Growing up and growing apart are things you’ll begin to experience in life once you reach your mid-twenties. You begin to see the flaws in some of the people you call your friends and it can be a sad realization. You start to distance yourself because you can tell you’re growing apart and to tell someone is a difficult task. You’ll see that person occasionally and play the catch up game with all of the usual questions: how are you, what are you doing these days, let’s hang out sometime soon. Let’s face it, you’re not going to hang out with them but it’s always nice to catch up with someone from your past. It brings back memories from your youth.
Reminiscing is fun and this is what happened for many in their late-twenties and early-thirties when it was announced that The Lox were signing to Roc Nation just weeks ago. With that announcement came anticipation for the first group album from Jadakiss, Sheek Louch, and Styles P in nearly 17 years. Filthy America…It’s Beautiful is a short conversation between old friends as it comes in with 12 tracks, two of them being unnecessary skits (“Stupid Questions” at the beginning and “Bag Allegiance” at the end). The length of the project is commendable. Most old school artists will release albums with 16-19 songs and that doesn’t work with our attention spans being the way they are today.
“Omen” starts us off with haunting synths before 808 drums come out to give you a jump scare that you weren’t expecting. Sheek begins the verse with some of his best bars in a long time: “Should I let it ride or make a n***a die/ let him see his kids or let his soul fly”. This is a great way to begin an album that wasn’t expected and it’s too bad they don’t follow this blueprint the rest of the way. The aforementioned “Stupid Questions” makes things bloated and the attempt at humor falls flat unless you’re a die hard fan of The Lox. We really get to play catch up with the group on “What Else You Need To Know” while “The Family” sounds like vintage Lox at their finest. Outside of the skit, the front of the album flows nicely and shows each member’s growth individually (Styles mentions going from selling cocaine to owning juice stores on “What Else You Need To Know”).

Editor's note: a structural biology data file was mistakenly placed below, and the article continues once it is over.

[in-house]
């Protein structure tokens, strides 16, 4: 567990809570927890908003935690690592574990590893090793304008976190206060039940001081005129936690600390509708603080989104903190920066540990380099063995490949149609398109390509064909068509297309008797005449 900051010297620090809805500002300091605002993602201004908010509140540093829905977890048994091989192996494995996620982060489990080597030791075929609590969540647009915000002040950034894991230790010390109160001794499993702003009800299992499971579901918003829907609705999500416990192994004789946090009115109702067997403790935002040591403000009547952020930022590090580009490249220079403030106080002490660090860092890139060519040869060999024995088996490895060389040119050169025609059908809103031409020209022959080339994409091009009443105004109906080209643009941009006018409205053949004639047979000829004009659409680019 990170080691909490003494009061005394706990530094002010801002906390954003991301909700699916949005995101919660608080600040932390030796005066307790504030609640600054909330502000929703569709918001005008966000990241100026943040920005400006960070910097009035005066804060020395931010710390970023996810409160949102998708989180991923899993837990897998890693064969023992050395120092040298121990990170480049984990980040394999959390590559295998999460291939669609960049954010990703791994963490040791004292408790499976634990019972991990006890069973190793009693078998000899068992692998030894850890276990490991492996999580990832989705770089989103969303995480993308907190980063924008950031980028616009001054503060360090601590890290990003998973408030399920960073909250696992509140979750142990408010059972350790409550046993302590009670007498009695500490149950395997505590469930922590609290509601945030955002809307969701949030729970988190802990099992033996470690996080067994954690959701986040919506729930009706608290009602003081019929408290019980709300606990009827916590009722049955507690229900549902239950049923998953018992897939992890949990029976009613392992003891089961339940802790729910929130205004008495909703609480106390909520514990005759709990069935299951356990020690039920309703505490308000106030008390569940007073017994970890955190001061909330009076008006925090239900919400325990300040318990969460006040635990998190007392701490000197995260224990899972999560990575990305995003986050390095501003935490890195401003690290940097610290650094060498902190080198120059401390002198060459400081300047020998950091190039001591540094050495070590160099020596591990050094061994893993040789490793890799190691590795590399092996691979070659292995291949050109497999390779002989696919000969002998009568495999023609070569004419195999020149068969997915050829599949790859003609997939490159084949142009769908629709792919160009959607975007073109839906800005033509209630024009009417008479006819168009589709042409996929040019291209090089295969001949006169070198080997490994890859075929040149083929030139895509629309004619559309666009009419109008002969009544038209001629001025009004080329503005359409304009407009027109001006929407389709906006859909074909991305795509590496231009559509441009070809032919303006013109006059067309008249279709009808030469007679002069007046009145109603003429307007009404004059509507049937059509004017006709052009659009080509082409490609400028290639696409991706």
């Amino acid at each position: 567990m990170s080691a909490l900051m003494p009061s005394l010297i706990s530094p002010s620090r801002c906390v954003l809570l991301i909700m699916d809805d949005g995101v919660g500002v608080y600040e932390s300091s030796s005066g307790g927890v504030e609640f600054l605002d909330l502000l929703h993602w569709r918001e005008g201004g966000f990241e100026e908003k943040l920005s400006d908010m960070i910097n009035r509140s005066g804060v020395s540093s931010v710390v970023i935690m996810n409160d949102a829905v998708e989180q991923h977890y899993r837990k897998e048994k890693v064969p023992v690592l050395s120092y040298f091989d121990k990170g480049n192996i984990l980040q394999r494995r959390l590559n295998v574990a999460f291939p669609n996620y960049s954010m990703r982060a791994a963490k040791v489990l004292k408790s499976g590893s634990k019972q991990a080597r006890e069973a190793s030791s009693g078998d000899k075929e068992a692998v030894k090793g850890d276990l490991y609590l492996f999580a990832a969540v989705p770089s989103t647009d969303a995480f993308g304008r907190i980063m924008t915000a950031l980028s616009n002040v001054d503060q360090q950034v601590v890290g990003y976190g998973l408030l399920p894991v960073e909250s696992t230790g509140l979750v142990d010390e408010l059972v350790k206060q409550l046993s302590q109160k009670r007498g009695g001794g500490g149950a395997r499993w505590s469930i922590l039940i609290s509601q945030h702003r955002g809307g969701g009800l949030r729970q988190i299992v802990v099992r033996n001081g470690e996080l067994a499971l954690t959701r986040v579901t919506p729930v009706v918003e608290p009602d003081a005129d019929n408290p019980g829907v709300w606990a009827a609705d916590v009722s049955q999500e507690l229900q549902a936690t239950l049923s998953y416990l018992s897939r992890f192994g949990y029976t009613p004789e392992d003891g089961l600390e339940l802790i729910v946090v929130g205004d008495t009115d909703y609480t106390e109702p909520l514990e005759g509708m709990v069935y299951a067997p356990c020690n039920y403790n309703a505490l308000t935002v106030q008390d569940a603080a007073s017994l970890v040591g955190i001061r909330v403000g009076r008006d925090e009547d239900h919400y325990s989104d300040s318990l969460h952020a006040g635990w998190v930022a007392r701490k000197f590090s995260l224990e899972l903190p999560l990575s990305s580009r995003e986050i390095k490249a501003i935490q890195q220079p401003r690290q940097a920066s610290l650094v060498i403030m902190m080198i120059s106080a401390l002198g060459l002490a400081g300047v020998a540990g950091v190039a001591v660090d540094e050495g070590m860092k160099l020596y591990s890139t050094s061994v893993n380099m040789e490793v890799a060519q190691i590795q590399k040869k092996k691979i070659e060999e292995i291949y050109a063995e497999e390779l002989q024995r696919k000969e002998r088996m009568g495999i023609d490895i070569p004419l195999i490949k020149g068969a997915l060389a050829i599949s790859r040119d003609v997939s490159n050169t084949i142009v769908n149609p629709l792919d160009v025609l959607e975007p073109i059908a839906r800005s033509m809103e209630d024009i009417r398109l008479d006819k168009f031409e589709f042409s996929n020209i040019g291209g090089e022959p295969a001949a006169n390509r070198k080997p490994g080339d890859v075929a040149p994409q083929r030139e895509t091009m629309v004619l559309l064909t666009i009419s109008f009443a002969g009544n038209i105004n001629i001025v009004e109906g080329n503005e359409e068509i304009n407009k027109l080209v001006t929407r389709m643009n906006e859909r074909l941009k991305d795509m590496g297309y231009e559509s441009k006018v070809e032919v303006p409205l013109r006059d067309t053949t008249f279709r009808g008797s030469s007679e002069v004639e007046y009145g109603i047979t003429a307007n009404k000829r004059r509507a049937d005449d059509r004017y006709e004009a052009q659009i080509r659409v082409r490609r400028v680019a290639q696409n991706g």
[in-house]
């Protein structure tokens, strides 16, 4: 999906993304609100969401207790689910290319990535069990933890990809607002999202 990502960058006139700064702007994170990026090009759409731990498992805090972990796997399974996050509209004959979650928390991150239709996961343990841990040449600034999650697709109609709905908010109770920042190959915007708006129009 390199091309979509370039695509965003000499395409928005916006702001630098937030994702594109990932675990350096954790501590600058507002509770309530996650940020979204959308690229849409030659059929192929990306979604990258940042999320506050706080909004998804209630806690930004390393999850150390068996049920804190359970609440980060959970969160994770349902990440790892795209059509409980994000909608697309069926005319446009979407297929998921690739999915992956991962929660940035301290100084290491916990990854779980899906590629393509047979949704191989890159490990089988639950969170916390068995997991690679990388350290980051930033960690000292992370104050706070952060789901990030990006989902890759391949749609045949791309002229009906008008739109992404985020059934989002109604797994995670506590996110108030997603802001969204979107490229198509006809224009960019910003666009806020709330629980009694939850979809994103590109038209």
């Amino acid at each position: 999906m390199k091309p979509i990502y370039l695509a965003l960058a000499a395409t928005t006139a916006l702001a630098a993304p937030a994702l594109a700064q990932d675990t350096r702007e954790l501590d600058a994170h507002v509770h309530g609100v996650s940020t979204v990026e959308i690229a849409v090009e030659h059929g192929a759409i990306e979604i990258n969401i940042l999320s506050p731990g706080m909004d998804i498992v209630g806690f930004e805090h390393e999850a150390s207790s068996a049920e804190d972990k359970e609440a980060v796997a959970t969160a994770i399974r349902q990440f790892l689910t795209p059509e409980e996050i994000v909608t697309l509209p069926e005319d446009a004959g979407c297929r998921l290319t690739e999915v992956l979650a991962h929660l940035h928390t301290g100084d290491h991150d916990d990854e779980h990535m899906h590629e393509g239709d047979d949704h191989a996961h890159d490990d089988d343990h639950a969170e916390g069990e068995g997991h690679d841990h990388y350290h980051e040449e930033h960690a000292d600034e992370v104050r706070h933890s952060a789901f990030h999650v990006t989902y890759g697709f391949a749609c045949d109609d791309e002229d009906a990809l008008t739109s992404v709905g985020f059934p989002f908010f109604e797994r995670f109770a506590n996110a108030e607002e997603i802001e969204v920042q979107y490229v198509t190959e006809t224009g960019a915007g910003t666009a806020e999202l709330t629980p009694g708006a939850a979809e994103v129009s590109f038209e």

Where Filthy America…It’s Beautiful begins to falter is when the group tries to tackles sounds from the current era. You know that one uncle in your family who’s in his 40s but still thinks he can play ball like he’s in his 20s? “The Agreement” and “Secure The Bag” are the audio versions of that statement. These two tracks reek of someone wanting to be hip when they’re not. On “The Agreement” you hear Fetty Wap crooning with Dyce Payne on the hook as The Lox do what they can to serenade women. Jadakiss’ verse on this record is the only one that doesn’t sound forced. “Secure The Bag” ends the album and this is one song you’ll want to skip. DJ Khaled appears out of nowhere at the beginning screaming about securing the bag and how you shouldn’t “play yourself” while the hook becomes a nuisance with it’s mundane performance. This song is the epitome of what a forced record sounds like and ultimately could have been left off of the album.
When The Lox stay in their lane, the project sounds better. “Hard Life” sounds like that gritty New York sound people say they miss and it even made me want to hear a new Mobb Deep album as they sounded fantastic alongside Sheek, Styles, and Jada. It can be fun to catch up with old friends but in reality you won’t hang out with them again. That’s what Filthy America…It’s Beautiful is for hip-hop. While it’s nice to hear from The Lox once more, we have no intention to shoot them a text and ask when they’re free for lunch to catch up again.
Repeatable: ‘The Family’, ‘Hard Life’
Skippable: ‘Stupid Questions’, ‘The Agreement’, ‘Bag Allegiance’, Secure The Bag’
By Joe Coad